Friday, November 23, 2012

Woodblock Prints and Spacetime Beetle maps!

Many of us Mad Scientists of Etsy are making art about science, but apparently one can also use art to do science. A few of us make relief prints including molarchae's letterpress prints, sparrowpress's woodblock prints, jackbear's stamps, jvdarcy linocuts or embossed prints, plowerwing linocuts, and my minouette's linocut. Relief prints are made from the surface of a block. The printmaker carves away the excess material (or negative space in the print) and inks the block (in materials like wood, lino or stone) and prints it onto paper (usually) to make a print. It's a method which has a long history and now, it has a new, scientific purpose. I thought I'd share an interesting story about how art history and woodblock printing in particular has allowed one scientist, Blair Hedges, a professor of biology at Penn State University, to map wood-eating insects and their distribution in space and time, from 15th to 19th century Europe. The image is a Renaissance woodcut art print, 'The Rich Man' by Cornelis Anthonisz (1541), showing printed wormholes (owned by the Rjiksmuseum, Amsterdam) - an example of the very database he was able to mine. He showed that two species of woodboring beetles "met along a zone across central Europe like a battle line of two armies" by using the "wormhole record". These insects, which produce different sized holes in wood, left traces in the blocks used by artists to make their prints. Luckily for him, by producing the prints, the artists were also making a record of exactly which holes had already been made in a given piece of wood, at a given time (since prints are dated), since the exit holes made by these insects were inked and printed. It is also generally well-known where an artist was living and working. Thus by examining and measuring the size of more than 3,000 printed wormholes in works of art and books spanning five centuries, from 1462 to 1899, he produced a space-time map of beetle distributions.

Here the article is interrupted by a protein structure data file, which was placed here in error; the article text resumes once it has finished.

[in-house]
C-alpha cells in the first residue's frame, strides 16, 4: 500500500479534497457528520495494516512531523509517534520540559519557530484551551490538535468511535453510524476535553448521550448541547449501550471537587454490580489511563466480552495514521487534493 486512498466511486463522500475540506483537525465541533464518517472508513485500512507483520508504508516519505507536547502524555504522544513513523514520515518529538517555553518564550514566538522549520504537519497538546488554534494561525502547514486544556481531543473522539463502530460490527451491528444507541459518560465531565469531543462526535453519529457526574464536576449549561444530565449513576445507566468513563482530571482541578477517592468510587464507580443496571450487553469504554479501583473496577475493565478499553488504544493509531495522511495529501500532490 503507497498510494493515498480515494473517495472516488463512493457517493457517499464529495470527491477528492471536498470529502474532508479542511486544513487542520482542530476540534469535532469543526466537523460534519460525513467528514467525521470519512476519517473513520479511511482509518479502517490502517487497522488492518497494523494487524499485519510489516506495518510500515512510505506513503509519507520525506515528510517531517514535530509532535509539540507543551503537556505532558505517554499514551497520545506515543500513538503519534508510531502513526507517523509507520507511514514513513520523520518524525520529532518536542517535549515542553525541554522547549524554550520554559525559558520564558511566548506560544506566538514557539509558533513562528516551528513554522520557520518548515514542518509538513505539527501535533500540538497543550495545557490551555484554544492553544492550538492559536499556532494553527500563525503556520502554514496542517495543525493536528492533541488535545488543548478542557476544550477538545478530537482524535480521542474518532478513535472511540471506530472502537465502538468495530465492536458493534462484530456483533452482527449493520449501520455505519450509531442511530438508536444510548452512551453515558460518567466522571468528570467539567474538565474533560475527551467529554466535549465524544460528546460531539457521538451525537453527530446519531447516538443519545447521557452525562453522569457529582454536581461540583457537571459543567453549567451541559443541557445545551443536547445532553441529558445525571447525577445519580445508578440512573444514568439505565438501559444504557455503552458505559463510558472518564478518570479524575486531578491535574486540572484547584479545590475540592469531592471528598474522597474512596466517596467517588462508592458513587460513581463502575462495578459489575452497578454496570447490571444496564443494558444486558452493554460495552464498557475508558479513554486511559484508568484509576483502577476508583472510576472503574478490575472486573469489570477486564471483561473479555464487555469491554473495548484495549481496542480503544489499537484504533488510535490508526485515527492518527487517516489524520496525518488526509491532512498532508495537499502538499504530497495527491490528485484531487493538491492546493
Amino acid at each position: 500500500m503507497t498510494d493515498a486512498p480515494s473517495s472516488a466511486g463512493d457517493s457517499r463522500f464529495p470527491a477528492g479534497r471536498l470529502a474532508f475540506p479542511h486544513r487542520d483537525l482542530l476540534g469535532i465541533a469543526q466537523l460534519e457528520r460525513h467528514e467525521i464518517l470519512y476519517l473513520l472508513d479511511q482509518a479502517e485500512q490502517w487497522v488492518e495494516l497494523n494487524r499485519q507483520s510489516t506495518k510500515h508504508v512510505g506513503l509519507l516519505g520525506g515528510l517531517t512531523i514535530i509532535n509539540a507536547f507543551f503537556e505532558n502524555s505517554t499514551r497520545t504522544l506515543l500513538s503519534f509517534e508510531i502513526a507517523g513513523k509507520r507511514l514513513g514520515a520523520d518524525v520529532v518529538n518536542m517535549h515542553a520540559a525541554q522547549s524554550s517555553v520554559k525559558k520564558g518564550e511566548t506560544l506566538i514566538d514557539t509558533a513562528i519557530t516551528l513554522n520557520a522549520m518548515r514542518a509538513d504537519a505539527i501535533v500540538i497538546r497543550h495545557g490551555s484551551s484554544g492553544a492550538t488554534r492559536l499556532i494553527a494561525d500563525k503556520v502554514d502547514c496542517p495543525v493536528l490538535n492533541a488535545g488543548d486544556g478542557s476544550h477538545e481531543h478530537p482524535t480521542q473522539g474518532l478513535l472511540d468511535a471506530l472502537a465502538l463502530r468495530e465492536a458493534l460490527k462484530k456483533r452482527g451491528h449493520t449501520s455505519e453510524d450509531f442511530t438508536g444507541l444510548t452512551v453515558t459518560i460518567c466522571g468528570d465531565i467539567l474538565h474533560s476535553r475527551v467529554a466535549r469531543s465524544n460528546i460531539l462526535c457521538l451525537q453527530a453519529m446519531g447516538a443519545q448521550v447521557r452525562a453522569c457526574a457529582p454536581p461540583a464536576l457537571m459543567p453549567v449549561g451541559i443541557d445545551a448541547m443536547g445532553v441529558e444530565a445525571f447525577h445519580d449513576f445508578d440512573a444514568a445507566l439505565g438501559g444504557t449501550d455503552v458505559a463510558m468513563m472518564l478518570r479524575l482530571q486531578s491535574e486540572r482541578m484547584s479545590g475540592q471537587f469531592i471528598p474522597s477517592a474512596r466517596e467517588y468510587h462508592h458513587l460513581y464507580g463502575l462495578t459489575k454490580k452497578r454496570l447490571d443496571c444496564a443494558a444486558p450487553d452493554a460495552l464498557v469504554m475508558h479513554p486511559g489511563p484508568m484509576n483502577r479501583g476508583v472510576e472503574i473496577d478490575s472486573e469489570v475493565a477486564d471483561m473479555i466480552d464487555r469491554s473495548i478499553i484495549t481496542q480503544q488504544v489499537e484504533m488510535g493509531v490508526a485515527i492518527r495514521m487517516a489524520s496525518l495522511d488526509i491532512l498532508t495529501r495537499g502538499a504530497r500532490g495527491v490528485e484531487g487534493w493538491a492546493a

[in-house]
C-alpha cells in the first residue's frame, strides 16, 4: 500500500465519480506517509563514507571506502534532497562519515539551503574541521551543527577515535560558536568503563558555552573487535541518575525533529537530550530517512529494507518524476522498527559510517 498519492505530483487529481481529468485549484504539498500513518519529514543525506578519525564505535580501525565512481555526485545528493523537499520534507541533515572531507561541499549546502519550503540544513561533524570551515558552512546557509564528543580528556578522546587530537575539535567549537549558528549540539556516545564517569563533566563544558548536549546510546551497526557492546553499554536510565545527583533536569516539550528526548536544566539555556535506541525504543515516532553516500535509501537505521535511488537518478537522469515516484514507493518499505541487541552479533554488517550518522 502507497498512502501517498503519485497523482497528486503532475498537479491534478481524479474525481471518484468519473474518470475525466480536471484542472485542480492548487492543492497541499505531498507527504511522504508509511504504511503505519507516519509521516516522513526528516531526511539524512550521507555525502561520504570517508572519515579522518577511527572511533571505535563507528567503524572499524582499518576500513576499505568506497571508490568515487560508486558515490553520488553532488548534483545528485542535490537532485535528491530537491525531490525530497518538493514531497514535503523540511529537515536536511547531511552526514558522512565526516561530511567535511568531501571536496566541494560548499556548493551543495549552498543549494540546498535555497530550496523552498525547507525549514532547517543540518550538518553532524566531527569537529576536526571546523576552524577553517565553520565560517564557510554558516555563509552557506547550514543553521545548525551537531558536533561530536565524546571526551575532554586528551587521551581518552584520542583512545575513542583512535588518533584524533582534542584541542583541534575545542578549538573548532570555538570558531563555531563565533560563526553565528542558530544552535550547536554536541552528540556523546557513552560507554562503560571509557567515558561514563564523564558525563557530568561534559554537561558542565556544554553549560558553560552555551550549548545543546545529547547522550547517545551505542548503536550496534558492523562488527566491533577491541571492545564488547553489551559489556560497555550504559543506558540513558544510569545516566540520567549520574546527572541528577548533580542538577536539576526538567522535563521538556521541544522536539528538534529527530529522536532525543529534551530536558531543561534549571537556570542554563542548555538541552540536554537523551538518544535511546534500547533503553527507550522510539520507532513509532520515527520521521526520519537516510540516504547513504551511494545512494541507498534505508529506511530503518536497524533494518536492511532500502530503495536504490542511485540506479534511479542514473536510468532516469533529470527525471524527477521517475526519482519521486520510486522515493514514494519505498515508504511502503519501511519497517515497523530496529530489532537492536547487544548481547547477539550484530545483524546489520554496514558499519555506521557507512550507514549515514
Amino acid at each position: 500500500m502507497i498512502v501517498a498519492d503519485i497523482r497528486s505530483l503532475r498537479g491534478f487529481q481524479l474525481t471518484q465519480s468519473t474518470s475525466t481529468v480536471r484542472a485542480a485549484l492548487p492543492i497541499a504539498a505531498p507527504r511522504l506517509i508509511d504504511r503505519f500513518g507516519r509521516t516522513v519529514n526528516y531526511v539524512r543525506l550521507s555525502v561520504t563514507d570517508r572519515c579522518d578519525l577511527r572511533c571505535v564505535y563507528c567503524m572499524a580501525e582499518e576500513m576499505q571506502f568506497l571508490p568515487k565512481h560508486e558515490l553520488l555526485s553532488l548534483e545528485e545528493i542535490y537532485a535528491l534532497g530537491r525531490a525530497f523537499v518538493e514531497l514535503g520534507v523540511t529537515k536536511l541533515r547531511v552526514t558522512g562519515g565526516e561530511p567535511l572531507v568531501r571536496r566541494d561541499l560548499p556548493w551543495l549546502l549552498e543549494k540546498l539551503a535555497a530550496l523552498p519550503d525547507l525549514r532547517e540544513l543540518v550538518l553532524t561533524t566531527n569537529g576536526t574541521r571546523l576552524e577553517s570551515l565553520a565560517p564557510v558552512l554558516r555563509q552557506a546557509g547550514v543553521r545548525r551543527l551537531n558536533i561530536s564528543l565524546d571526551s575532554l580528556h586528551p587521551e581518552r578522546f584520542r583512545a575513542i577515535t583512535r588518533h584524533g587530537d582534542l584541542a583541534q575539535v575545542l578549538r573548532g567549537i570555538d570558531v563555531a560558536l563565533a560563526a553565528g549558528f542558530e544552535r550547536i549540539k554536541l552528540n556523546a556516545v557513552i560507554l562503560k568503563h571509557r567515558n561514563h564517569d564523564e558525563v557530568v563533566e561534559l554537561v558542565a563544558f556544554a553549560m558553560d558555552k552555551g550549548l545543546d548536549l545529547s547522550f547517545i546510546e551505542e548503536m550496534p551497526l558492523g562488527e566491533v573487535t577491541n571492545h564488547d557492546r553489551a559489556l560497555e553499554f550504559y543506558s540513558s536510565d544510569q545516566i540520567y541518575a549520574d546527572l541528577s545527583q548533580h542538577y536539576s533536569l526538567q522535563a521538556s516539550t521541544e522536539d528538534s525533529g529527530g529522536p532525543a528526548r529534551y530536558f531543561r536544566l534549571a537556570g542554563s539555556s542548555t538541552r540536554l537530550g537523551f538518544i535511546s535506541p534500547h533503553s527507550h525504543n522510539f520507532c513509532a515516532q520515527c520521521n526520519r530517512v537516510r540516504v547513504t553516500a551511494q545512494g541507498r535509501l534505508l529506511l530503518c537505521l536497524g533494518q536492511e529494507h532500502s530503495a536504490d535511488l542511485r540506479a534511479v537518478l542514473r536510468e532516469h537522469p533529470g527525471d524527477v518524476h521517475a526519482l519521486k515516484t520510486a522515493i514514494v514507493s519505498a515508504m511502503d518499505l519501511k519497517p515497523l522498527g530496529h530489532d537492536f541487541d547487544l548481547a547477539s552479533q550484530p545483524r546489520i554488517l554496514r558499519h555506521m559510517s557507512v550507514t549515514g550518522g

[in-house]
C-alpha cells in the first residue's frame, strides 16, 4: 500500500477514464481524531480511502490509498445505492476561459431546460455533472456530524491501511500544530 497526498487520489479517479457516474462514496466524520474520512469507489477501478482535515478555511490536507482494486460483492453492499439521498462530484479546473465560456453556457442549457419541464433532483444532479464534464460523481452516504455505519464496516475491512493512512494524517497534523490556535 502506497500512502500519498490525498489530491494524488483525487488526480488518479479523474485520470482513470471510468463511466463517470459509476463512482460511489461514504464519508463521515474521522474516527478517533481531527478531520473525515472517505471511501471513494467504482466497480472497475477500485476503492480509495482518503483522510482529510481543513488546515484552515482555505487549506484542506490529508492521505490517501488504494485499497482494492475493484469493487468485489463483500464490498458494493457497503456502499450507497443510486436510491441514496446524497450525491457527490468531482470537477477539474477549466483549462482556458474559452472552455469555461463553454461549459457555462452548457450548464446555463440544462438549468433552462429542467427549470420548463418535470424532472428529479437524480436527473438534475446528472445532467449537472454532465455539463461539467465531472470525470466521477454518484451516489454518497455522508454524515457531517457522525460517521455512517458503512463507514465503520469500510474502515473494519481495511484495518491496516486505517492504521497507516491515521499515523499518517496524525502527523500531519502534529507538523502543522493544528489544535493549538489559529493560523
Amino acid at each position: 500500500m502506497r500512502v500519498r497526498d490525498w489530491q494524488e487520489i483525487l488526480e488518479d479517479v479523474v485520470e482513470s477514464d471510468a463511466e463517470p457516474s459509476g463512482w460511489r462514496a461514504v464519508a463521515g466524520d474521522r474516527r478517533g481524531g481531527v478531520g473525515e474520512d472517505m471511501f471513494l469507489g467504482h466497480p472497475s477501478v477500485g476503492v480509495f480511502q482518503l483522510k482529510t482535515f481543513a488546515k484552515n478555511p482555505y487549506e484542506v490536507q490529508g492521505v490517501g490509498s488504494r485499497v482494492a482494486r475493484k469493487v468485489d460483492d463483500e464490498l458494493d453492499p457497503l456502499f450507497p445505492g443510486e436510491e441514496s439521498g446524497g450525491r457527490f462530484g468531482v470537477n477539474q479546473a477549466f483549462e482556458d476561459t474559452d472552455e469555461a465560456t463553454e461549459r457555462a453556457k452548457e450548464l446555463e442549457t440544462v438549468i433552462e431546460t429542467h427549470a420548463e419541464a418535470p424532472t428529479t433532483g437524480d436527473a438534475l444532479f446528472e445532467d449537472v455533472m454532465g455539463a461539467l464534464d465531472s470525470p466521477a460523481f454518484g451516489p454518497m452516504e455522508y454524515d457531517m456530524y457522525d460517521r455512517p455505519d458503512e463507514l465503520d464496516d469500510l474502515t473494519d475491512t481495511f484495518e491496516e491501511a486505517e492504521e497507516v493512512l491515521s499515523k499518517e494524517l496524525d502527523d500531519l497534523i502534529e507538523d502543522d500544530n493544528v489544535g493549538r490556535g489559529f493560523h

Who knew that woodboring beetles were relief printmakers?

He points out that the research is not only a new tool in evolutionary biology and could be used to map wood-boring beetles in other regions, but that it could be a new method for art historians who need to identify the age or origin of woodblock prints and books which contain them.

You can read more here or listen to this fun interview with Dr. Blair (the last 7:45 of the third section) on the CBC Radio show As It Happens.

1 comment:

Katherine Koba said...

How clever! Where science and art meet on the other side.

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